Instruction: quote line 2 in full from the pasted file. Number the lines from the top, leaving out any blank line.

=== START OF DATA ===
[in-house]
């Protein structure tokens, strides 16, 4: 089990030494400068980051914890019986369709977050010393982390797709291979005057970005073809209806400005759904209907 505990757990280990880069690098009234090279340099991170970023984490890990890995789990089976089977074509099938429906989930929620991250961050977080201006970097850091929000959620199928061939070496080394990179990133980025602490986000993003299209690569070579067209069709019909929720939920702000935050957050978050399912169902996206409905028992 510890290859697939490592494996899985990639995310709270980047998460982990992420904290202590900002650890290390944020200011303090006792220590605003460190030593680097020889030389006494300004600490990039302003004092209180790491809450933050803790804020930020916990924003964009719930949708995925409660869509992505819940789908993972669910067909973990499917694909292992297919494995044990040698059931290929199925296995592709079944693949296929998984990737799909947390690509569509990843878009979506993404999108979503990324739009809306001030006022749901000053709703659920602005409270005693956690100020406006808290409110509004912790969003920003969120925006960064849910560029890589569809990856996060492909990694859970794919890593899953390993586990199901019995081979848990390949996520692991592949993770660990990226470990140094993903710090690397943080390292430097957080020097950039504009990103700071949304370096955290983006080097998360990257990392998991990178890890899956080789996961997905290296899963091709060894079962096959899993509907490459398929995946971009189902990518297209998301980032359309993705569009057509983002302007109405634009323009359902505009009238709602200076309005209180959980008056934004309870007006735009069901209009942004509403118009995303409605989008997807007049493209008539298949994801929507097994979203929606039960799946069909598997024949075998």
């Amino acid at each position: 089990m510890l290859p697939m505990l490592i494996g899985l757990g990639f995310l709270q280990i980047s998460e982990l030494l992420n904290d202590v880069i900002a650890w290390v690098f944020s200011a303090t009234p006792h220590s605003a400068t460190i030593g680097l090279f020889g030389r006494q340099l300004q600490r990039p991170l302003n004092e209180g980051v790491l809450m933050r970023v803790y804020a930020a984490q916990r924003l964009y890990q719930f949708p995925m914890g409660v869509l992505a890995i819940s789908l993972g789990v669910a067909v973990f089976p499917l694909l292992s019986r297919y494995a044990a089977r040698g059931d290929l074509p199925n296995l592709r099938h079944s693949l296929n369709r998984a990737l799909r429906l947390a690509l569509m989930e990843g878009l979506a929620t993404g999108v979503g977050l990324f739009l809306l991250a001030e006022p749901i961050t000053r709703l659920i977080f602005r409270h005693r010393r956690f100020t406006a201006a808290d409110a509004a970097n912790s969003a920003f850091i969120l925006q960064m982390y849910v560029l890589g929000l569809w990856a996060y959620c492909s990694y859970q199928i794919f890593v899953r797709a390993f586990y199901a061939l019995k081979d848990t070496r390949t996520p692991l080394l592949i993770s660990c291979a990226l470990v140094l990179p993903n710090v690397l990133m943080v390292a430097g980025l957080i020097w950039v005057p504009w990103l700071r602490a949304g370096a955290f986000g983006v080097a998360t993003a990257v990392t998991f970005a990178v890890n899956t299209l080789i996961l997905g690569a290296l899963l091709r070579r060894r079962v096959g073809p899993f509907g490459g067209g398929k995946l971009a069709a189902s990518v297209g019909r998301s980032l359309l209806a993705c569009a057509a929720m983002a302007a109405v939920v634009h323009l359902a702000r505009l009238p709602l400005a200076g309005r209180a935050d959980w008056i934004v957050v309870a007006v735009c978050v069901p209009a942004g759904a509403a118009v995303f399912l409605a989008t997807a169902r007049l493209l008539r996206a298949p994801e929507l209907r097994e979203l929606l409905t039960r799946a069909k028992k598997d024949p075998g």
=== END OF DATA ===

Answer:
């Protein structure tokens, strides 16, 4: 089990030494400068980051914890019986369709977050010393982390797709291979005057970005073809209806400005759904209907 505990757990280990880069690098009234090279340099991170970023984490890990890995789990089976089977074509099938429906989930929620991250961050977080201006970097850091929000959620199928061939070496080394990179990133980025602490986000993003299209690569070579067209069709019909929720939920702000935050957050978050399912169902996206409905028992 510890290859697939490592494996899985990639995310709270980047998460982990992420904290202590900002650890290390944020200011303090006792220590605003460190030593680097020889030389006494300004600490990039302003004092209180790491809450933050803790804020930020916990924003964009719930949708995925409660869509992505819940789908993972669910067909973990499917694909292992297919494995044990040698059931290929199925296995592709079944693949296929998984990737799909947390690509569509990843878009979506993404999108979503990324739009809306001030006022749901000053709703659920602005409270005693956690100020406006808290409110509004912790969003920003969120925006960064849910560029890589569809990856996060492909990694859970794919890593899953390993586990199901019995081979848990390949996520692991592949993770660990990226470990140094993903710090690397943080390292430097957080020097950039504009990103700071949304370096955290983006080097998360990257990392998991990178890890899956080789996961997905290296899963091709060894079962096959899993509907490459398929995946971009189902990518297209998301980032359309993705569009057509983002302007109405634009323009359902505009009238709602200076309005209180959980008056934004309870007006735009069901209009942004509403118009995303409605989008997807007049493209008539298949994801929507097994979203929606039960799946069909598997024949075998």